[He] could not abide the randomly generated dots that passed themselves off as the sky. ‘We’ll have the real thing,’ Samson vowed. He obtained a thick atlas of the universe, and set about entering data into a routine he wrote that would generate the actual constellations visible to someone standing on the equator on a clear night. All stars down to the fifth magnitude were represented; Samson duplicated their relative brightness by controlling how often the computer lit the dot on the screen.

Dedication, that’s what you need, if you want to be a hacker.

In their wake came others, and Levy tells these hacker tales of the sixties, seventies, and early eighties with clarity and wit. One part of the story I found especially moving was how, as computers become big business, the original hackers – and those youngsters who adhere to the Hacker Ethic – floated away from the new corporate empires.

The Hacker Ethic, of course, held that every program should be as good as you can make it (or better), infinitely flexible, admired for its brilliance of concept and execution, and designed to extend the user’s powers. Selling computers like toothpaste was heresy. But it was happening.

The era of exactly replicating the Ursa Major constellation was over. Even more contentious was the use of copyright and copy-protection technology.

This was not MIT where software was subsidized by some institution. […] They were products. And if a person coveted a product of any sort in the United States of America, he or she had to reach into a pocket for folding green bills.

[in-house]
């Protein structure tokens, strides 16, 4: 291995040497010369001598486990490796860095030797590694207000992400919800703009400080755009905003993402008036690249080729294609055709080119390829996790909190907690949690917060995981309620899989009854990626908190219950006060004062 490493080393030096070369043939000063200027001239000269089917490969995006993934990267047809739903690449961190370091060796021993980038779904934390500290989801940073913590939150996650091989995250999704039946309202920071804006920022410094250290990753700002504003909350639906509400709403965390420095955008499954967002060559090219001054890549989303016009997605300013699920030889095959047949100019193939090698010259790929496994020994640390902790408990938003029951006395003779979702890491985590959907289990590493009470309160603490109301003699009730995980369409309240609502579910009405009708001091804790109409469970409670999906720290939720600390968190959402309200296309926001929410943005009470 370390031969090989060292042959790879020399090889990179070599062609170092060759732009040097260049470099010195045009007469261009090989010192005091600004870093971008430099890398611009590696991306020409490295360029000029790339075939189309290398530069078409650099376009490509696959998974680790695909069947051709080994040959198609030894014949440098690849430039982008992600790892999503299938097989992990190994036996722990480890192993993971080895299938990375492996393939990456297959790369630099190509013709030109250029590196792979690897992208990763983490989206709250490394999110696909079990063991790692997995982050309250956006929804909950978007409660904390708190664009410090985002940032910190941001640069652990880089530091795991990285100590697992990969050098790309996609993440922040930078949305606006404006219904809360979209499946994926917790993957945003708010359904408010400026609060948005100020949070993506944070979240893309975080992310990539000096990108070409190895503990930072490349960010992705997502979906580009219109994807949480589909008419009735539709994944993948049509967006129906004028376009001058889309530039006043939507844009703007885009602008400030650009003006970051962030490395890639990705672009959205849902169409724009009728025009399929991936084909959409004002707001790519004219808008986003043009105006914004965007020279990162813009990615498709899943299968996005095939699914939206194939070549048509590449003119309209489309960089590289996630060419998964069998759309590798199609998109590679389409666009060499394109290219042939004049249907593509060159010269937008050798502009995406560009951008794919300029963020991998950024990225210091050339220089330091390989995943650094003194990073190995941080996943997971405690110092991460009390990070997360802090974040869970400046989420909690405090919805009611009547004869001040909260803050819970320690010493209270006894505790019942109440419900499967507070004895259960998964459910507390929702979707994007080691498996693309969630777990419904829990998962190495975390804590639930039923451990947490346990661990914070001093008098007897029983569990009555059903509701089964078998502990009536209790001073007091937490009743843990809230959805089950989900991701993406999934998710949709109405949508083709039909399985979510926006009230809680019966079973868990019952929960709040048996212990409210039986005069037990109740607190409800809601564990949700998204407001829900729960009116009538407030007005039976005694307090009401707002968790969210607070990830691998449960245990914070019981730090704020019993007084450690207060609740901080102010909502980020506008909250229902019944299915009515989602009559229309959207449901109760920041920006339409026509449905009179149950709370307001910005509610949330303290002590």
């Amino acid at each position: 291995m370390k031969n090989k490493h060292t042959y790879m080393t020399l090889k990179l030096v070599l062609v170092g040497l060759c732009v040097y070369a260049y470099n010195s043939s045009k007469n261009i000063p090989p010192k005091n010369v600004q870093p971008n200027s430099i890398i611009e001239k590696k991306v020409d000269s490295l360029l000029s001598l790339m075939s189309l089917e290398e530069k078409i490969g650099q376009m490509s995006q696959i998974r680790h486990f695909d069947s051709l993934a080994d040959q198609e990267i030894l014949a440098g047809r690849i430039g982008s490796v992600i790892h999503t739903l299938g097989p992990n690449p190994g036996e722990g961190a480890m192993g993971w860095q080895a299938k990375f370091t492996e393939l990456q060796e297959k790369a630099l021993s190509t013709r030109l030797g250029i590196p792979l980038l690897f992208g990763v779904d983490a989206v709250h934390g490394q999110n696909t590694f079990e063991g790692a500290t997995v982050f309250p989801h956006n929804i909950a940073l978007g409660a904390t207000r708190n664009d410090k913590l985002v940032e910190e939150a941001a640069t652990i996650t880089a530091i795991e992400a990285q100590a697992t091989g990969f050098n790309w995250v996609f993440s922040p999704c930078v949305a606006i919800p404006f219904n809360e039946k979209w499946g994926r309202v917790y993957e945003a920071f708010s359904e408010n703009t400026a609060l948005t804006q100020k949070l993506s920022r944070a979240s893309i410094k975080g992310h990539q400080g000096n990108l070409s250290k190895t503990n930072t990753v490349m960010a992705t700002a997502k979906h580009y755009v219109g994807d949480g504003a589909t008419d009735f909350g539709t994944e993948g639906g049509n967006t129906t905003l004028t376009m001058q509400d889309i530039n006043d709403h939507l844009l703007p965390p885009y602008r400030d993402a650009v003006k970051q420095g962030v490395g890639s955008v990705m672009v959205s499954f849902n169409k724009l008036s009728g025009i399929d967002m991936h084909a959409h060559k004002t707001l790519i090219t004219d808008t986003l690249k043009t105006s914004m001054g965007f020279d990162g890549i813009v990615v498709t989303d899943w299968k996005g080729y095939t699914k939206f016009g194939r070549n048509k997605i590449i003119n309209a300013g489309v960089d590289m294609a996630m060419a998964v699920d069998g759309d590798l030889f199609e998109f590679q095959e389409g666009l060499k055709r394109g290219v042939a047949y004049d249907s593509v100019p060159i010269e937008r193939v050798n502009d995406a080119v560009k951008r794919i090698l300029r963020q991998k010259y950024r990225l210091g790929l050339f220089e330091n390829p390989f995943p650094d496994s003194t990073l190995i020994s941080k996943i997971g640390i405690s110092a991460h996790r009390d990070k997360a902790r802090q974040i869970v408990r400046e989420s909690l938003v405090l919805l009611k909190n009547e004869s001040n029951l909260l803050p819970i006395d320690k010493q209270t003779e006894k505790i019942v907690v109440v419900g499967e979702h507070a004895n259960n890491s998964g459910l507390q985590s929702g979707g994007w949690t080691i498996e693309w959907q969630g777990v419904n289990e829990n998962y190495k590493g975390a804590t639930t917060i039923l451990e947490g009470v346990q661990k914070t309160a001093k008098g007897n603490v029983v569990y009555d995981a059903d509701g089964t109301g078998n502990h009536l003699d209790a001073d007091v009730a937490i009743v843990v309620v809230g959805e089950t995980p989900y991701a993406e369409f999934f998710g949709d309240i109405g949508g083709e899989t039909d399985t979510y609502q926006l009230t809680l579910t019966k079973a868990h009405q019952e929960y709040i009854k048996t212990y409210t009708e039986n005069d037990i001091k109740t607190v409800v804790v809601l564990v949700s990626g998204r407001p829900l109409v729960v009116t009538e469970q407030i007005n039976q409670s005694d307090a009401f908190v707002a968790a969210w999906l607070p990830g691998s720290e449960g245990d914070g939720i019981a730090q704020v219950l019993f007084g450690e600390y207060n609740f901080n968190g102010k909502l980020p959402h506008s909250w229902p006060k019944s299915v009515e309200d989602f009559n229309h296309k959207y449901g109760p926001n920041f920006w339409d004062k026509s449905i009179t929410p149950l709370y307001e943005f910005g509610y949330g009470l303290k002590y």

It wasn’t that hackers were broke, because many were doing well by this point, given the exploding computer industry. It wasn’t that hackers were stingy – well, some clearly were, but that wasn’t their reason for antipathy to the marketization of computers. It was that they thought information should always be at liberty, and that software should be open to improvements as the only way to drive progress. Byte-eating data protection programs harmed these principles in an unforgivable way. I’m not defending the hackers who did become pirates (or, more seriously, cyber-terrorists); but I can understand the motivation behind it.

In a rather downbeat afterword, written for the book’s twenty-fifth anniversary, Levy catches up with many of the hackers he interviewed. In the case of Richard Greenblatt, he finds a disillusioned man.

‘There’s a dynamic now that says, “Let’s format our web page so people have to push the button a lot so that they’ll see lots of ads,”’ Greenblatt says. ‘Basically, the people who win are the people who manage to make things the most inconvenient for you.’

Although all of us can nod sadly at the truth in Greenblatt’s words, for the hacker himself this must amount to nothing less than a scorching betrayal of all he holds dearest.

You don’t have to be a hacker to enjoy this book. I learned a little of computer natter when I was with Simon – one can’t help picking up, almost by osmosis, certain concepts when one lives with a PhD in Computer Science – but I rarely needed to mine this insider knowledge. My only real gripe with Hackers is that a few pictures would have been nice. However, scratching the itch of what these people and their machines look like can be easily done with this great programme.

Simon too believes that computers improve life itself: ‘they’re friends’, he once wrote to me. He’s well-placed to practice this, for now he’s in hacker heartland, living in Oakland and working in Palo Alto.

I learned a lot from Simon of silicon warmth, of how – when the right humans are at the keyboard – computers can mimic positive states: selflessness, intelligence, even compassion. Steven Levy's hackers made the world better, just as Simon made my world better.